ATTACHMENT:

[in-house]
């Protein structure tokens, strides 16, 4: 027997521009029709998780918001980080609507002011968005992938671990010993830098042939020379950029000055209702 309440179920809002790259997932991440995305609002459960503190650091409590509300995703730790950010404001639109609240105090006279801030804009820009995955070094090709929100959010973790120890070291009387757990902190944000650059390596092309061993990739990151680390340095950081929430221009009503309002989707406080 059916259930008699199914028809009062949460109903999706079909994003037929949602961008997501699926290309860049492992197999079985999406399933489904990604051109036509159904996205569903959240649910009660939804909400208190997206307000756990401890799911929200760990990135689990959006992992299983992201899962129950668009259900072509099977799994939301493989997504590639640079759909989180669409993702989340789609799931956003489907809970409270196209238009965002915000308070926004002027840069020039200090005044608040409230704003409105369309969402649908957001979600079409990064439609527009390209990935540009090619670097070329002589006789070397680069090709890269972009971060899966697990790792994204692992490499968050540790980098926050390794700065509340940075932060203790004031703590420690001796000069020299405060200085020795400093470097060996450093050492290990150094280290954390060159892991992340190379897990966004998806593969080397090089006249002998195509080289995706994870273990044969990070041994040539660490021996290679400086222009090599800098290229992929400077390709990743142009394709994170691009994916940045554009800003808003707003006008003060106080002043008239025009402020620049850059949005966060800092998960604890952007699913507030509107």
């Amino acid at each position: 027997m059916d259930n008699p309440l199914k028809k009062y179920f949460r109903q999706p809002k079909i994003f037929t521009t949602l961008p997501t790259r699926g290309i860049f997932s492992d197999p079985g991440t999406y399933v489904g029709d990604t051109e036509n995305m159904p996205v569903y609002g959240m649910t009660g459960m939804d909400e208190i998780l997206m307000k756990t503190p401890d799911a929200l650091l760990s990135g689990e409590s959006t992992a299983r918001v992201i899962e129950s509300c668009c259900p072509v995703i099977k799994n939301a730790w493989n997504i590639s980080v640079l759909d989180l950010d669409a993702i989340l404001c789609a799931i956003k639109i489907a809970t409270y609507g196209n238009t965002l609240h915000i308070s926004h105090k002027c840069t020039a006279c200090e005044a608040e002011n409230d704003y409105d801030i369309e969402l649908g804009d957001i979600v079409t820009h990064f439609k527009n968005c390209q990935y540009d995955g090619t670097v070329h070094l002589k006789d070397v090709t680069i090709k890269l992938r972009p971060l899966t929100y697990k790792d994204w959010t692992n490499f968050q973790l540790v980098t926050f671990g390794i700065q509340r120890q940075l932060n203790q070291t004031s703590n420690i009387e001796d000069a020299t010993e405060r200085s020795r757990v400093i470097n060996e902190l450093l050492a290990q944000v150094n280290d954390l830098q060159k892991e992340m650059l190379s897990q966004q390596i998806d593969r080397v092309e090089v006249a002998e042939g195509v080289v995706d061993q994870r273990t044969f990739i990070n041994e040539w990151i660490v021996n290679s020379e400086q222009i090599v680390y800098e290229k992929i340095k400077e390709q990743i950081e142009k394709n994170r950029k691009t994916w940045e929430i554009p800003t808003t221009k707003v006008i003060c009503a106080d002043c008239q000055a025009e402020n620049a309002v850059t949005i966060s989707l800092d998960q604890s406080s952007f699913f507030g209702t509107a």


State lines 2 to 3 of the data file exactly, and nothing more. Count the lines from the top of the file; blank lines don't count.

């Protein structure tokens, strides 16, 4: 027997521009029709998780918001980080609507002011968005992938671990010993830098042939020379950029000055209702 309440179920809002790259997932991440995305609002459960503190650091409590509300995703730790950010404001639109609240105090006279801030804009820009995955070094090709929100959010973790120890070291009387757990902190944000650059390596092309061993990739990151680390340095950081929430221009009503309002989707406080 059916259930008699199914028809009062949460109903999706079909994003037929949602961008997501699926290309860049492992197999079985999406399933489904990604051109036509159904996205569903959240649910009660939804909400208190997206307000756990401890799911929200760990990135689990959006992992299983992201899962129950668009259900072509099977799994939301493989997504590639640079759909989180669409993702989340789609799931956003489907809970409270196209238009965002915000308070926004002027840069020039200090005044608040409230704003409105369309969402649908957001979600079409990064439609527009390209990935540009090619670097070329002589006789070397680069090709890269972009971060899966697990790792994204692992490499968050540790980098926050390794700065509340940075932060203790004031703590420690001796000069020299405060200085020795400093470097060996450093050492290990150094280290954390060159892991992340190379897990966004998806593969080397090089006249002998195509080289995706994870273990044969990070041994040539660490021996290679400086222009090599800098290229992929400077390709990743142009394709994170691009994916940045554009800003808003707003006008003060106080002043008239025009402020620049850059949005966060800092998960604890952007699913507030509107």
């Amino acid at each position: 027997m059916d259930n008699p309440l199914k028809k009062y179920f949460r109903q999706p809002k079909i994003f037929t521009t949602l961008p997501t790259r699926g290309i860049f997932s492992d197999p079985g991440t999406y399933v489904g029709d990604t051109e036509n995305m159904p996205v569903y609002g959240m649910t009660g459960m939804d909400e208190i998780l997206m307000k756990t503190p401890d799911a929200l650091l760990s990135g689990e409590s959006t992992a299983r918001v992201i899962e129950s509300c668009c259900p072509v995703i099977k799994n939301a730790w493989n997504i590639s980080v640079l759909d989180l950010d669409a993702i989340l404001c789609a799931i956003k639109i489907a809970t409270y609507g196209n238009t965002l609240h915000i308070s926004h105090k002027c840069t020039a006279c200090e005044a608040e002011n409230d704003y409105d801030i369309e969402l649908g804009d957001i979600v079409t820009h990064f439609k527009n968005c390209q990935y540009d995955g090619t670097v070329h070094l002589k006789d070397v090709t680069i090709k890269l992938r972009p971060l899966t929100y697990k790792d994204w959010t692992n490499f968050q973790l540790v980098t926050f671990g390794i700065q509340r120890q940075l932060n203790q070291t004031s703590n420690i009387e001796d000069a020299t010993e405060r200085s020795r757990v400093i470097n060996e902190l450093l050492a290990q944000v150094n280290d954390l830098q060159k892991e992340m650059l190379s897990q966004q390596i998806d593969r080397v092309e090089v006249a002998e042939g195509v080289v995706d061993q994870r273990t044969f990739i990070n041994e040539w990151i660490v021996n290679s020379e400086q222009i090599v680390y800098e290229k992929i340095k400077e390709q990743i950081e142009k394709n994170r950029k691009t994916w940045e929430i554009p800003t808003t221009k707003v006008i003060c009503a106080d002043c008239q000055a025009e402020n620049a309002v850059t949005i966060s989707l800092d998960q604890s406080s952007f699913f507030g209702t509107a």